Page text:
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FindLaw columnist Eric Sinrod writes regularly in this section on legal developments surrounding technology and the internet.
What has been suspected now has been confirmed - the cost of data breaches is substantial. Indeed, a report titled "2009 Annual Study: Global Cost of Data Breach" shines a very bright light on the actual cost of activities stemming from more than 100 breach incidents across multiple industry sectors, numerous organizations, and a handful of different countries. The average global total cost of each data breach in 2009 was $3.43 million, with an average cost of $142 per affected record. And here in the United States, the average total cost per breach was a staggering $6.75 million, with an average cost of $204 per affected record.
The report compiled by the Ponemon Institute and sponsored by PGP Corporation, analyzed average costs of data breaches in Australia, France, Germany, the United Kingdom and the United States. Perhaps not surprisingly, the costs were highest where data breach notification laws place requirements on organizations that experience a breach to disclose the details of breach incidents. Accordingly, the costs were the highest in the United States, where practically all states at this point have passed data breach legislation. And Germany, where similar laws were placed last year, experienced the second-highest costs. In terms of the average total costs per breach and the average cost per affected record, the numbers were as follows: Australia $1.83 million/$114; France $2.53 million/$119; Germany $3.44 million/$177; the United Kingdom $2.57 million/$98; and the United States $6.75 million/$204. As other countries pass data breach laws, associated costs likely will spike in those locations.
In a wake up call to companies, on average 44% of incurred data loss expenses related to lost business. When customers learn of data breaches, they evidently take their business elsewhere. This should encourage companies to do their very best in preventing and addressing breaches. With respect to the percentage of data loss expenses relating to lost business, the numbers come in like this: Australia 33%; France 30%; Germany 34%; the United Kingdom 46%; and the United States a whopping 66%.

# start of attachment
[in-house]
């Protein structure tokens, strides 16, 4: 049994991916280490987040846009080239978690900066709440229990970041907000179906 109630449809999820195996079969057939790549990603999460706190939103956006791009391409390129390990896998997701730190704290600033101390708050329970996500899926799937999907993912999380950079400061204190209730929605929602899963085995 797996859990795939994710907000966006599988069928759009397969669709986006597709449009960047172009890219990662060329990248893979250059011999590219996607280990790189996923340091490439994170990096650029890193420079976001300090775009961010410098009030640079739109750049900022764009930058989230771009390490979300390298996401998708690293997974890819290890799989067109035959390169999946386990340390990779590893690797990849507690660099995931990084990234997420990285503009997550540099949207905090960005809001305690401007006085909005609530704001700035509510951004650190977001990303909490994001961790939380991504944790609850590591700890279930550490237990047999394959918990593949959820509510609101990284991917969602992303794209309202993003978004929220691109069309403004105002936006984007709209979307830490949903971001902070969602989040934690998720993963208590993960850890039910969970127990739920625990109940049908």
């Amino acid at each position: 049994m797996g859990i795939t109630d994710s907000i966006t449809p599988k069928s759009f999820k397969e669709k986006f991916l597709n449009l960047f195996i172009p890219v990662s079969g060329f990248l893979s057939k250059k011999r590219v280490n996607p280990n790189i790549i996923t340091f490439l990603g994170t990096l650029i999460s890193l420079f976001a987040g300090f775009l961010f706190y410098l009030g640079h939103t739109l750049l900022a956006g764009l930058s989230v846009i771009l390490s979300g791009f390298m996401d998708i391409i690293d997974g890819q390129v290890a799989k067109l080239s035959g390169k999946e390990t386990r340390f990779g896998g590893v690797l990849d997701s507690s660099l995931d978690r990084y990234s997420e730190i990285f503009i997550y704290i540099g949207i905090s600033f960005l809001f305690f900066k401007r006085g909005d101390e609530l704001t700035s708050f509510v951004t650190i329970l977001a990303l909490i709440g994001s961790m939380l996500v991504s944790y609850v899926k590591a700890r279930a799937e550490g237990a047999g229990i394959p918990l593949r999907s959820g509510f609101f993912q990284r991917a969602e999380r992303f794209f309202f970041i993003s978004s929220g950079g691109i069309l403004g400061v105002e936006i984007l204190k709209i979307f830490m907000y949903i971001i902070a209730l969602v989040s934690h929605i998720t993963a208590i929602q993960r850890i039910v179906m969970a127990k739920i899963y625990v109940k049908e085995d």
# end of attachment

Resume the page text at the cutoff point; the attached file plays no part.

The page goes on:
The report also demonstrates that when third-party and/or criminal attacks caused breaches, costs increased due to added forensics and investigations that were launched. The report further details that when there is a strong Chief Information Security Officer (CISO) who took active responsibility for managing a breach, costs were lower across the board in all five countries that were studied.
Data security breaches plainly can affect that bottom line for an organization, no matter the country, even if the costs are higher in some countries than others. It behooves organizations to get their data houses in order on the front-end, and when a breach happens notwithstanding best preventative efforts, the breach should be managed swiftly and effectively by a strong CISO with the assistance of legal counsel skilled in this area.
Eric Sinrod is a partner in the San Francisco office of Duane Morris LLP (http://www.duanemorris.com) where he focuses on litigation matters of various types, including information technology and intellectual property disputes. His Web site is http://www.sinrodlaw.com and he can be reached at firstname.lastname@example.org. To receive a weekly email link to Mr. Sinrod's columns, please send an email to him with Subscribe in the Subject line. This column is prepared and published for informational purposes only and should not be construed as legal advice. The views expressed in this column are those of the author and do not necessarily reflect the views of the author's law firm or its individual partners.
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